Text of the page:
How Have Plants Shaped Human Societies?


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Britain prospected Peruvian bark trees and grew them in India, having first transplanted them to Kew, one of many botanical gardens that served as a center for medical and colonial botany. In fact, the success of British rule in India depended partly on the control of malaria through the establishment of local Cinchona plantations. In Jules Verne’s 1874 fantasy novel The Mysterious Island, the sulfate of quinine that miraculously saves the life of one of the main characters turns out to be a gift from the reclusive Captain Nemo. Yet far from being a pure gift, Cinchona, like so many other botanical discoveries, was both a cure for suffering and an instrument of power.

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Yota Bataski & Alex HumphreysScientific American

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The Typo That Helped End World War II


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Cryptogamist vs cryptogramist

At some point, it occurred to Tandy that the Ministry may have made a mistake. The exact details are lost to history, but it became clear that someone had mistaken his job of cryptogamist for a cryptogramist—a codebreaker, which is exactly what men like Alan Turing were doing at Bletchley. The mistake led to a moss specialist being deposited into one of the most intense covert operations of the war.

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Jake Rossen — Mental Floss

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Ten photos that changed how we see human rights


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Often, the power of seeing someone very different from ourselves can create a sense of proximity, and the recognition of another’s full humanity. For example, after Frederick Douglass escaped from slavery in Maryland in 1838, he became a leading campaigner in the abolitionist movement in the United States. He believed in the power of his dignified and serious photographic portrait to counter racist caricatures, and became the most-photographed man of the 19th century.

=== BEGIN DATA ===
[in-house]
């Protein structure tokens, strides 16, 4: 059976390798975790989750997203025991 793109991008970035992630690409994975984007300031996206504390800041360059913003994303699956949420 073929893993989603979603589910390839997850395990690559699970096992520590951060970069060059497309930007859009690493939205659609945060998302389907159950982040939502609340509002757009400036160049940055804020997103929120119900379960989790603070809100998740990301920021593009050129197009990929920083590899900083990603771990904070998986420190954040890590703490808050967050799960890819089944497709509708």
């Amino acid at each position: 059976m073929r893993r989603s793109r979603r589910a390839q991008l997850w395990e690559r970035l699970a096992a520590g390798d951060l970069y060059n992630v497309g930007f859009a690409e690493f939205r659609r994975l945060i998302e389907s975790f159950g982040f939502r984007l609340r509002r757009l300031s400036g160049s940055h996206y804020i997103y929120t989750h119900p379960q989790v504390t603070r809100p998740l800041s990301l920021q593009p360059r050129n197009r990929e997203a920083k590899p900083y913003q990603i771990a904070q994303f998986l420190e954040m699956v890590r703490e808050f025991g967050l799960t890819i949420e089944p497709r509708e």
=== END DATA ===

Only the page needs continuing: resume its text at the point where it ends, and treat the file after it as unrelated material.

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The Conversation

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What Did Ancient Romans Do Without Toilet Paper?


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Just plain old curiosity.

In the same way that we use an American-style toilet, a Roman user would sit down, take care of business, and watch number two float blissfully away down the sewer system. But instead of reaching for a roll of toilet paper, an ancient Roman would often grab a tersorium (or, in my technical terms, a “toilet brush for your butt”). A tersorium is an ingenious little device made by attaching a natural sponge (from the Mediterranean Sea, of course) to the end of a stick. Our ancient Roman would simply wipe him- or herself, rinse the tersorium in whatever was available (running water and/or a bucket of vinegar or salt water), and leave it for the next person to use. That’s right, it was a shared butt cleaner. (And of course, there were other means of wiping as well, such as the use of abrasive ceramic discs called pessoi.)